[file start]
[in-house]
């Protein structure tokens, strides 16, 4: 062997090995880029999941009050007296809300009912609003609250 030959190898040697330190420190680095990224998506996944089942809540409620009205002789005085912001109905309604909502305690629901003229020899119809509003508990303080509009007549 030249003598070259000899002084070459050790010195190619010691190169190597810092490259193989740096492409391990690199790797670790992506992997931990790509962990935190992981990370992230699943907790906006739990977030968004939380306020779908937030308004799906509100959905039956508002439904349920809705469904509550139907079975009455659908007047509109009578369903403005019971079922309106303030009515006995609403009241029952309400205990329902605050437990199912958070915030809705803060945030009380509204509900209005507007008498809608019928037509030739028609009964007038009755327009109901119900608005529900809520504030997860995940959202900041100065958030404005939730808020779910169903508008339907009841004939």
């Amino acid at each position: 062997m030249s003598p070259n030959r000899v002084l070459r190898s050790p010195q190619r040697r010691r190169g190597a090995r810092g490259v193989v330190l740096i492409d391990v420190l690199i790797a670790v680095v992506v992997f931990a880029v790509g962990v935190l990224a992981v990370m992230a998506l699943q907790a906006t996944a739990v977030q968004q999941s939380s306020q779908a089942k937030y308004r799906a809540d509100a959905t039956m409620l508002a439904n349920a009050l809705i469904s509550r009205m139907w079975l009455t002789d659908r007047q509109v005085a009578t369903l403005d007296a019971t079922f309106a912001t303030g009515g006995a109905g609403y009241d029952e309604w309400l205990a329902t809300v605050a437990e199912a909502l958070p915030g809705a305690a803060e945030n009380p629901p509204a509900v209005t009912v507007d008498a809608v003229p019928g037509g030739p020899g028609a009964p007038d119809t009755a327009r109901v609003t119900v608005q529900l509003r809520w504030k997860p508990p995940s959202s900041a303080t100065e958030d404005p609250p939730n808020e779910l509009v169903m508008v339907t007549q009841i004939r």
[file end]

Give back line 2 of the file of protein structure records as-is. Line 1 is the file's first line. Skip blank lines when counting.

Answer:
């Protein structure tokens, strides 16, 4: 062997090995880029999941009050007296809300009912609003609250 030959190898040697330190420190680095990224998506996944089942809540409620009205002789005085912001109905309604909502305690629901003229020899119809509003508990303080509009007549 030249003598070259000899002084070459050790010195190619010691190169190597810092490259193989740096492409391990690199790797670790992506992997931990790509962990935190992981990370992230699943907790906006739990977030968004939380306020779908937030308004799906509100959905039956508002439904349920809705469904509550139907079975009455659908007047509109009578369903403005019971079922309106303030009515006995609403009241029952309400205990329902605050437990199912958070915030809705803060945030009380509204509900209005507007008498809608019928037509030739028609009964007038009755327009109901119900608005529900809520504030997860995940959202900041100065958030404005939730808020779910169903508008339907009841004939």